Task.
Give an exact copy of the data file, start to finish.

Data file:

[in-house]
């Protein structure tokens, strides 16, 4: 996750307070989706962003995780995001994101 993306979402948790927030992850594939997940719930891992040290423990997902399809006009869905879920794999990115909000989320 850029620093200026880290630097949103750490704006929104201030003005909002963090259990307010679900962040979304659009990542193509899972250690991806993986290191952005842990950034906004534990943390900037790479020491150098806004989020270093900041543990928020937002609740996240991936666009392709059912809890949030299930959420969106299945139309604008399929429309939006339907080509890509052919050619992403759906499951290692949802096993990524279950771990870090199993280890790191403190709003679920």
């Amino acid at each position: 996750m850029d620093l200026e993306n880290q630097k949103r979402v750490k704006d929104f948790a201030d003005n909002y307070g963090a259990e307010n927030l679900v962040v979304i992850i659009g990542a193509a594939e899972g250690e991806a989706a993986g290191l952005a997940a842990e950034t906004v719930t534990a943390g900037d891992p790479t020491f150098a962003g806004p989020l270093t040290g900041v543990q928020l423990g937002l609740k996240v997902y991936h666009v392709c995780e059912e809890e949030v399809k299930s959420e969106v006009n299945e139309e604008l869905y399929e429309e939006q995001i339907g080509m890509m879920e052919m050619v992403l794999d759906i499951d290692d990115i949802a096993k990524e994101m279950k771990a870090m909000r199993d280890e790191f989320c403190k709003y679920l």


[in-house]
């Protein structure tokens, strides 16, 4: 996750307070989706962003995780995001994101 993306979402948790927030992850594939997940719930891992040290423990997902399809006009869905879920794999990115909000989320 850029620093200026880290630097949103750490704006929104201030003005909002963090259990307010679900962040979304659009990542193509899972250690991806993986290191952005842990950034906004534990943390900037790479020491150098806004989020270093900041543990928020937002609740996240991936666009392709059912809890949030299930959420969106299945139309604008399929429309939006339907080509890509052919050619992403759906499951290692949802096993990524279950771990870090199993280890790191403190709003679920």
């Amino acid at each position: 996750m850029d620093l200026e993306n880290q630097k949103r979402v750490k704006d929104f948790a201030d003005n909002y307070g963090a259990e307010n927030l679900v962040v979304i992850i659009g990542a193509a594939e899972g250690e991806a989706a993986g290191l952005a997940a842990e950034t906004v719930t534990a943390g900037d891992p790479t020491f150098a962003g806004p989020l270093t040290g900041v543990q928020l423990g937002l609740k996240v997902y991936h666009v392709c995780e059912e809890e949030v399809k299930s959420e969106v006009n299945e139309e604008l869905y399929e429309e939006q995001i339907g080509m890509m879920e052919m050619v992403l794999d759906i499951d290692d990115i949802a096993k990524e994101m279950k771990a870090m909000r199993d280890e790191f989320c403190k709003y679920l």